It’s not really about the narrative, of course, and I say that with some degree of confidence if only because neither McCarthy nor Scott seem to care about it.  It’s almost completely absent save the broad strokes: Counselor uses his friends to get in on a drug deal, it goes bad, cartel goes after him.  The most interesting thing about the film, then, is that it seems to care about the little particulars without ever regarding the whole.  We spend a fair amount of time watching the drugs move from packaging to the septic truck.  We watch a biker get the keys, then get tracked down to a third party. Some other party attacks the third party and then we follow them all the way to delivery.  It has, outside of the initial “something went wrong” bit, absolutely nothing to do with the main characters – it doesn’t even properly reveal itself as part of the larger machinations of the film’s obvious and villainous mover, Diaz’s Malkina.  If you consider the motorcycle beheading, it’s a lot of effort for something that could have been done in about 20 seconds of screen time.  The men watch the kid with the bike.  One of them goes into a motorcycle dealership, measures the height of the motorcycle, has some words with the salesmen, then drives off.  He sets up a truck on the side of the highway, adjusts a pole to a certain level then sets up a metal wire and attaches to a post across the street.  He adjusts the lights on the truck to face the oncoming traffic, and then he waits with a can of soda.  It’s the best scene in the movie, and it says more about the world of The Counselor than any of the speeches, no matter how eloquent or entertaining, that the various philosopher-scumbags deliver.

Particular attention is paid to the high living of the Westerners who are toying with a dark and seedy world of money and vices they can’t imagine.  They’re playing at gangster, essentially, which itself is a long running cinematic trope that was particularly prevalent during the American Indie revival of the 90s, a period in which this film would slot perfectly, down to the seemingly pointless digressions such as Dean Norris and John Leguizamo discussing a body in a barrel that has no connection to anything else other than strictly thematic.

Placing the film’s perspective on women would involve going much farther back than the 90s, and its one of the peculiarities of The Counselor just how baldly regressive its attitudes towards gender are.  Reiner spends most of his time giving speeches about women that are impossibly infantile in their clichéd masculinity, and though we might be tempted to resign that to ‘character’ rather than ‘authorial’, it’s very quickly backed up by just about everything else that happens, from the Catholic Virginal aura of sweetness of Cruz’s Laura to the insanely over-the-top Diaz, who is perfectly cast from a looks perspective (suntanned and craggy with gaudy jewelry and garish outfits) but not much in the acting department (this might but unfair on Diaz as I’m not sure who could have pulled anything out of the role as it is written, but I’m certain she doesn’t).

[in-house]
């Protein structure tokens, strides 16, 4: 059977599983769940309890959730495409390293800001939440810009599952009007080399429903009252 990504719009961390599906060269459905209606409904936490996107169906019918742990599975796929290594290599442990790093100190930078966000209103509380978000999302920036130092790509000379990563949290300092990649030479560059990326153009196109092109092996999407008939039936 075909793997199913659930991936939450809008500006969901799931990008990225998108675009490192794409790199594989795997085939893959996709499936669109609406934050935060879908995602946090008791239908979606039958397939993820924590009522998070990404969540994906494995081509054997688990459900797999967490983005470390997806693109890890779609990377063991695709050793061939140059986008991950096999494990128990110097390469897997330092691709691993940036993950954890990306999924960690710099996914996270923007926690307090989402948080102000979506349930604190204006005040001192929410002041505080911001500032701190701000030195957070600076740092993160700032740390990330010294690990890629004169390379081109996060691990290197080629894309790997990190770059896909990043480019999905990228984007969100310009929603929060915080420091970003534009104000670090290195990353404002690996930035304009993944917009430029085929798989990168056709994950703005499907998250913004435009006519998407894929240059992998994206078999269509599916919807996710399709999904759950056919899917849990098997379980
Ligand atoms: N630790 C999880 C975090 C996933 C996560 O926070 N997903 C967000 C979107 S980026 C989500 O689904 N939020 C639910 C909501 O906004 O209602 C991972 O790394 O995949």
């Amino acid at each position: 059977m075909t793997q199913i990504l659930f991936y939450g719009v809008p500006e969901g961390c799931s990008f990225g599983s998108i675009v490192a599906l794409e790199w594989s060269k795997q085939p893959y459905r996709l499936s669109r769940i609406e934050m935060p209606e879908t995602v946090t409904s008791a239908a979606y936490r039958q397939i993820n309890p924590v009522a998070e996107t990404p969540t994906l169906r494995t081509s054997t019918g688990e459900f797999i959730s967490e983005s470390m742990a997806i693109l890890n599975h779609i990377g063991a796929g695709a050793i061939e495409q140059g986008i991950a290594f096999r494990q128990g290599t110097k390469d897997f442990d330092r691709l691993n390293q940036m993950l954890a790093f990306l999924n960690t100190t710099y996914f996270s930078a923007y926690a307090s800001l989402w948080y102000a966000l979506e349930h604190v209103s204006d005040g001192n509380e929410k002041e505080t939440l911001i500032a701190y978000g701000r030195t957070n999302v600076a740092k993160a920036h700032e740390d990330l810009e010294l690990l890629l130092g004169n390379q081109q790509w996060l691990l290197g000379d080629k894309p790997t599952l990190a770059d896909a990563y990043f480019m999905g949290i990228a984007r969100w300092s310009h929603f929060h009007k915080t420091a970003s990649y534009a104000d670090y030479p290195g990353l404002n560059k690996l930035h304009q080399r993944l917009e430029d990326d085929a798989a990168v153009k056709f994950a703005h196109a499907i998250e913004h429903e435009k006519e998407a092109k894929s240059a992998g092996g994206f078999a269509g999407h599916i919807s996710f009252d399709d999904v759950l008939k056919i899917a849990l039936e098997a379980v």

The second half of the film is where it takes off and Scott can have his dispassionate fun with the truly gruesome.  Wisely scaling back the operatics of his equally over-done gorefest Hannibal, the films conclusion is a relentless dirge of absurd, matter-of-fact death far more interested in viscera than the visceral.  As it, perhaps, should be.  In many ways this is the ideal the version of this story, as rank as pointless as it might be.  For all its grand speeches about accepting death and this world and our world and any world, this film can be summed up neatly with the shot of Cruz’s corpse being tossed in a massive dump.  It eschews a third act of heroism or vengeance for an extended march towards the inevitable, and in the end, this film is about treating everything in it as grotesquely disposable.